Proud Mom
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Hi, Any future teachers on here that can tell me is there anything to worry about with the fitness to teach questionnaire. Can you be refused a place at uni? My daughter has a conditional offer. The conditions are passing the fitness to teach questionnaire, obtaining a number of UCAS points (which she has already surpassed on her college course) and obtaining an Enhanced DBS (This is not an issue as she already has one for college so we will have to apply for a new one with her uni as 'employer'. Don't want to pay for DBS yet if she could fail to get a place because of the fitness to teach part. Any information is helpful. Thank you.
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SarcAndSpark
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(Original post by Proud Mom)
Hi, Any future teachers on here that can tell me is there anything to worry about with the fitness to teach questionnaire. Can you be refused a place at uni? My daughter has a conditional offer. The conditions are passing the fitness to teach questionnaire, obtaining a number of UCAS points (which she has already surpassed on her college course) and obtaining an Enhanced DBS (This is not an issue as she already has one for college so we will have to apply for a new one with her uni as 'employer'. Don't want to pay for DBS yet if she could fail to get a place because of the fitness to teach part. Any information is helpful. Thank you.
It is possible to fail the fitness to teach questionnaire- however, usually only if you have significant issues that would make you really unsuited to being in the classroom. It's more usual to be offered an occupational health assessment which would lead to extra support being put in place by the uni.

If your daughter has really significant active issues such as current self harm, a current, active eating disorder, panic attacks which would mean she wasn't capable of supervising a class, any sort of condition which leads to seizures/fainting and being unable to supervise a class, or a mobility/sensory issue which would require reasonable adjustments in the classroom, I'd suggest she contacts the uni and talks these issues through with them.

It is very very rare to fail the fitness to teach questionnaire- if she doesn't have a significant health issue/disability, she will be fine.

However, often if the uni has concerns, you'd be invited to additional interviews and to an occupational health assessment. If this was still ongoing by, say, June, I'd suggest paying for the DBS to ensure it comes through in time!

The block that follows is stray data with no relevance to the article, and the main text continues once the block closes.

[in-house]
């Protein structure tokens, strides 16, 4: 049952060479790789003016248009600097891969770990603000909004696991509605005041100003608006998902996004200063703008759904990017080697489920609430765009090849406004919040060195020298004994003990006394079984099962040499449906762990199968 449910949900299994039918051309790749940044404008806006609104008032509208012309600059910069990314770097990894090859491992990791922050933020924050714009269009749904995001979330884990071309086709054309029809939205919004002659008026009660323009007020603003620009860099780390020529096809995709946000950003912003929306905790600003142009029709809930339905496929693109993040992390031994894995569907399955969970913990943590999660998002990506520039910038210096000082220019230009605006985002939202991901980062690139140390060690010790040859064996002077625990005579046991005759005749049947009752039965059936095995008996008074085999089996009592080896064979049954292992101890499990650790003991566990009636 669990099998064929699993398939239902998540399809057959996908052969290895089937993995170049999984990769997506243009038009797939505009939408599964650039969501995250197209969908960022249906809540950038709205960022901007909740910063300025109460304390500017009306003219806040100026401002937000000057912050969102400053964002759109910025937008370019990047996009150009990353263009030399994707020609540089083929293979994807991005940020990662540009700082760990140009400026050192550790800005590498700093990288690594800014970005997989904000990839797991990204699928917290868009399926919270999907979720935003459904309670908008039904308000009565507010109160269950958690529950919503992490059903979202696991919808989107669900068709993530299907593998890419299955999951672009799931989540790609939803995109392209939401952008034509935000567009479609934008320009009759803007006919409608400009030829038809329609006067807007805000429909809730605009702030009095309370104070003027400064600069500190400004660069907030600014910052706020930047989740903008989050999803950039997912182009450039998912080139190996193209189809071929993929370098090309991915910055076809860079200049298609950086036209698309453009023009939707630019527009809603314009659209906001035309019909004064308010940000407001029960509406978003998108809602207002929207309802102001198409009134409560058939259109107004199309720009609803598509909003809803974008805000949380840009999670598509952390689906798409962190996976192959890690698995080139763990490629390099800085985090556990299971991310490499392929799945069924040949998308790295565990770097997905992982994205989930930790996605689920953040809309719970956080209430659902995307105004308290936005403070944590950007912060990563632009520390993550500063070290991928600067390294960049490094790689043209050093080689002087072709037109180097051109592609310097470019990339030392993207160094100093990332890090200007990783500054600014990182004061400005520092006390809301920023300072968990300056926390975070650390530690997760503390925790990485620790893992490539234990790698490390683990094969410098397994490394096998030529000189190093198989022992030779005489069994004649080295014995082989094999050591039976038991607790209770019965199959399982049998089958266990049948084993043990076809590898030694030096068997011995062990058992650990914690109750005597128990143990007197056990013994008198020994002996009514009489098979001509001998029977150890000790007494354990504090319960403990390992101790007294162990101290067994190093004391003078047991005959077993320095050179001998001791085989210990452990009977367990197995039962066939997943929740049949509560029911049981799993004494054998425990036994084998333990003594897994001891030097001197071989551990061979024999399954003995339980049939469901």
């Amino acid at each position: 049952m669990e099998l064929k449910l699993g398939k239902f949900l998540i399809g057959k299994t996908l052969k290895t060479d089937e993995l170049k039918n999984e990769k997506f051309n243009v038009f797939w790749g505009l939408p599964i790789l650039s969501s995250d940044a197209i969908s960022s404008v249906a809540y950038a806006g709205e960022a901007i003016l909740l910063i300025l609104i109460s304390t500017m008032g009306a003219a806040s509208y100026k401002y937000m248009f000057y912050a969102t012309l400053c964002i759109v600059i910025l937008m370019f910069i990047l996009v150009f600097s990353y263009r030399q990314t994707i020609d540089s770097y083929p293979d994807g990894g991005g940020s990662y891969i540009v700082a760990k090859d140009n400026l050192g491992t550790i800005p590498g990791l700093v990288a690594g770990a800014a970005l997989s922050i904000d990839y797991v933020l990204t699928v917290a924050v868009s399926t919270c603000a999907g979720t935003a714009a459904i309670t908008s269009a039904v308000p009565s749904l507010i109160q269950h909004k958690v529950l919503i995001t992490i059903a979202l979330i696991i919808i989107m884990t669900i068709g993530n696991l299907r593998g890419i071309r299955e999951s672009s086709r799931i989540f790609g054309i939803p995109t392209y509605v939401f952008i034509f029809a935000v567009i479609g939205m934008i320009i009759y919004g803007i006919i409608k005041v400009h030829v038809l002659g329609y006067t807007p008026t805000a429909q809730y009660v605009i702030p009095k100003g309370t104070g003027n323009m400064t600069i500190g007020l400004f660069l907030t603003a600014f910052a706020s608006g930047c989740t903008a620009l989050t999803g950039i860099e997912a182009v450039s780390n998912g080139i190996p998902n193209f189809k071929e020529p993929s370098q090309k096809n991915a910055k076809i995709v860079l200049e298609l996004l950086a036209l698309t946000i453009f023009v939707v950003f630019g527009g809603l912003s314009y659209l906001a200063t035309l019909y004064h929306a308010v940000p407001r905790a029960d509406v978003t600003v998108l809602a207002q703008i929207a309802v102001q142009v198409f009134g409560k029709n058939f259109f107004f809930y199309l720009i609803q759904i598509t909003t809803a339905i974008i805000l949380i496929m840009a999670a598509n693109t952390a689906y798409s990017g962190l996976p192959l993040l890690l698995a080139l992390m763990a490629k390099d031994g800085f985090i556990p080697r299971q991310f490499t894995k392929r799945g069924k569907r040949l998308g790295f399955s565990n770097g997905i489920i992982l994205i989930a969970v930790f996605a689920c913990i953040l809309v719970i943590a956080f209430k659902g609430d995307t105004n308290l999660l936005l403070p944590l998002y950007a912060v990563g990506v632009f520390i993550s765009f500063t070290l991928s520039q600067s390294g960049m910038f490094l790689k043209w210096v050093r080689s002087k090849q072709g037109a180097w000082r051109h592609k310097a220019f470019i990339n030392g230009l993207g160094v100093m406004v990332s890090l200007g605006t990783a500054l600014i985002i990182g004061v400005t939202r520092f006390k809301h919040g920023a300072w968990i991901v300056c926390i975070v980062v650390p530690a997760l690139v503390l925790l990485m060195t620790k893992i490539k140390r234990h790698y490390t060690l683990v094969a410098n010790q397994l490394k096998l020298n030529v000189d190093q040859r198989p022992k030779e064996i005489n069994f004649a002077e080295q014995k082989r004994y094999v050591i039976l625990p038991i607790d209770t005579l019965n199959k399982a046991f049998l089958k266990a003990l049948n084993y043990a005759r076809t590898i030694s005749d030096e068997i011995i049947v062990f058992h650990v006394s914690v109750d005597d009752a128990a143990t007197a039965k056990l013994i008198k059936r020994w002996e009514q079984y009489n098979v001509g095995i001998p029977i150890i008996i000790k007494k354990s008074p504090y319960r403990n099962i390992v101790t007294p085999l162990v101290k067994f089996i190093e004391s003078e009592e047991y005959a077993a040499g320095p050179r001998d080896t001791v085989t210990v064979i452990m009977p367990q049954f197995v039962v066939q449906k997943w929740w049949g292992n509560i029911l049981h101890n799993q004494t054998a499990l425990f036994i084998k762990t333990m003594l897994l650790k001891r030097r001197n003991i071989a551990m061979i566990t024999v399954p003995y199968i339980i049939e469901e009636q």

I hope this helps!
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Proud Mom
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(Original post by SarcAndSpark)
It is possible to fail the fitness to teach questionnaire- however, usually only if you have significant issues that would make you really unsuited to being in the classroom. It's more usual to be offered an occupational health assessment which would lead to extra support being put in place by the uni.

If your daughter has really significant active issues such as current self harm, a current, active eating disorder, panic attacks which would mean she wasn't capable of supervising a class, any sort of condition which leads to seizures/fainting and being unable to supervise a class, or a mobility/sensory issue which would require reasonable adjustments in the classroom, I'd suggest she contacts the uni and talks these issues through with them.

It is very very rare to fail the fitness to teach questionnaire- if she doesn't have a significant health issue/disability, she will be fine.

However, often if the uni has concerns, you'd be invited to additional interviews and to an occupational health assessment. If this was still ongoing by, say, June, I'd suggest paying for the DBS to ensure it comes through in time!

I hope this helps!
It is nothing major so I think I may phone the uni just to clarify. It appears all unis have a different way of monitoring 'Fitness to Teach'. Thank you for your reply.
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SarcAndSpark
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(Original post by Proud Mom)
It is nothing major so I think I may phone the uni just to clarify. It appears all unis have a different way of monitoring 'Fitness to Teach'. Thank you for your reply.
Your daughter needs to contact the uni herself- unis won't normally discuss the application with anyone other than the applicant, especially when discussing details of a health condition. She also needs to start taking responsibility for doing things like herself- this time next year she will be on placement and expected to take on all parts of the role, including contacting parents by phone or email!

I'd suggest that emailing the uni may be better, as sometimes it is useful to have a written response if they say "X won't be a problem" but then it later turns out that X is actually a problem.
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